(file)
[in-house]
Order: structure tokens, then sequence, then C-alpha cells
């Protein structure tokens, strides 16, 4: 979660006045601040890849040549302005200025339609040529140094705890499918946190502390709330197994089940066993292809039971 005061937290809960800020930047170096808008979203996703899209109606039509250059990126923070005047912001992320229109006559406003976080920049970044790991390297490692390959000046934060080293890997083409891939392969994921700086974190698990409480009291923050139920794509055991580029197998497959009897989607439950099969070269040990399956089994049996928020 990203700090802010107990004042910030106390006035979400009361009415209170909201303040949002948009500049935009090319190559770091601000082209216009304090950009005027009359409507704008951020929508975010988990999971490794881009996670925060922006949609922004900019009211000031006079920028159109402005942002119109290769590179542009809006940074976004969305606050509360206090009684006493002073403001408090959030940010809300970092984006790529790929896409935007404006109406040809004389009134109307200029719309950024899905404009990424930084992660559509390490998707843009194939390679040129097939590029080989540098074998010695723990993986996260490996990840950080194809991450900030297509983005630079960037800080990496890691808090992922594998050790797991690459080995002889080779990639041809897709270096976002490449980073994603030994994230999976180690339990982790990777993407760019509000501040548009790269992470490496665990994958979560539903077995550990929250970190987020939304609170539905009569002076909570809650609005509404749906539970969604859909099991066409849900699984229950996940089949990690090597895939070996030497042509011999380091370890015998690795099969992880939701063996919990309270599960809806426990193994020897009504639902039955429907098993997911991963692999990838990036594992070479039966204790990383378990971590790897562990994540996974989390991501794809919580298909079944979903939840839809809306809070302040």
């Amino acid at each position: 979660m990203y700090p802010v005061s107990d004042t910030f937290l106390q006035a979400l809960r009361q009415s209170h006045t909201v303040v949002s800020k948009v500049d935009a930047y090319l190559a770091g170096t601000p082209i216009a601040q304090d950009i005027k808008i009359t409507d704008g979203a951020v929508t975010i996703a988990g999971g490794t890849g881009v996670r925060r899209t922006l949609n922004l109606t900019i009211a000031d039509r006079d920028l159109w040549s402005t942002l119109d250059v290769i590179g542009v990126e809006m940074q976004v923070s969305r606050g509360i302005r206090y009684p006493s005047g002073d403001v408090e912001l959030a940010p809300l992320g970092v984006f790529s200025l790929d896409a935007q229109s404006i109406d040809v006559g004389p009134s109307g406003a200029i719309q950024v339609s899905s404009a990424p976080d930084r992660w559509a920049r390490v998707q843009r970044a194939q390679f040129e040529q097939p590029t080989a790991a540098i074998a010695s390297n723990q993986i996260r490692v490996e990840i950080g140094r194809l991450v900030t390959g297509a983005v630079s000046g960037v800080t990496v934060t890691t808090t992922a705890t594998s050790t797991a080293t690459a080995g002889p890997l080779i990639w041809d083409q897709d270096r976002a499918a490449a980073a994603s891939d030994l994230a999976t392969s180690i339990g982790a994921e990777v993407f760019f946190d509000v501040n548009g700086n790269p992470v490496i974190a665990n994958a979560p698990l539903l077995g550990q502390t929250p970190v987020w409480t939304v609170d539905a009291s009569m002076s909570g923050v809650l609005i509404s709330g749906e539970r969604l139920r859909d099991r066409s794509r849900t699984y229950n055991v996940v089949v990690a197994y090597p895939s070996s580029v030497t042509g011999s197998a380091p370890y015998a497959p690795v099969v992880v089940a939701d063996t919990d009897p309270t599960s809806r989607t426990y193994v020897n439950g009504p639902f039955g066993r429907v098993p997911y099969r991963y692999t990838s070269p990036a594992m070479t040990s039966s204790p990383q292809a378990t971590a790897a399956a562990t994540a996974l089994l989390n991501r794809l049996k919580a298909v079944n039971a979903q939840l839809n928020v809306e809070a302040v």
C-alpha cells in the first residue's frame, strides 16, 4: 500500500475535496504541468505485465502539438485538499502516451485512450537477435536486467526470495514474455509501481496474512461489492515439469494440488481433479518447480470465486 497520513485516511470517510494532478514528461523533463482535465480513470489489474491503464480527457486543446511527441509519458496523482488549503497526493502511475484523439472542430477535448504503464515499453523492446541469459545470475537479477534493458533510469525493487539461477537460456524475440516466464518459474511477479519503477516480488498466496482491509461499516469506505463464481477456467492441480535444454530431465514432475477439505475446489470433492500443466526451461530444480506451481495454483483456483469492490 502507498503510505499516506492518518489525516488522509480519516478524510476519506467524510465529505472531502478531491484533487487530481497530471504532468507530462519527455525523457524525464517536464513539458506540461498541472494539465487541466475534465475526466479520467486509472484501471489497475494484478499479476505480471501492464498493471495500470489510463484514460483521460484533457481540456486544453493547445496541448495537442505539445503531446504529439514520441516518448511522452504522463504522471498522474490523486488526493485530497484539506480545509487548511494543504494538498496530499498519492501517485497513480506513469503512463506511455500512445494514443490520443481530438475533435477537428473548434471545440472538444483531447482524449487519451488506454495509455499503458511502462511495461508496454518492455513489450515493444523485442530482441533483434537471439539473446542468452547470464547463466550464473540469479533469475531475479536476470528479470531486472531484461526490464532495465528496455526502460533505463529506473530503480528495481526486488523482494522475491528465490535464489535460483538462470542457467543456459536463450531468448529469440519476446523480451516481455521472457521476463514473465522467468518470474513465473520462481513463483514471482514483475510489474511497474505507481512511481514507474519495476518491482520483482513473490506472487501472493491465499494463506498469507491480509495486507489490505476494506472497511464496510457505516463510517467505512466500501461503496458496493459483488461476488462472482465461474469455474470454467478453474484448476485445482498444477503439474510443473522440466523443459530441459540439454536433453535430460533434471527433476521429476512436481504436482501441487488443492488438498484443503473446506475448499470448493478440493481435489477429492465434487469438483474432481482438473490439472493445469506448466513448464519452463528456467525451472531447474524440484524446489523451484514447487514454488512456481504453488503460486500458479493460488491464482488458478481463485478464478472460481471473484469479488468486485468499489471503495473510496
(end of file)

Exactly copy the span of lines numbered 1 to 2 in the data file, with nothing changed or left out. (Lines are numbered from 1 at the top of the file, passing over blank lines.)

[in-house]
Order: structure tokens, then sequence, then C-alpha cells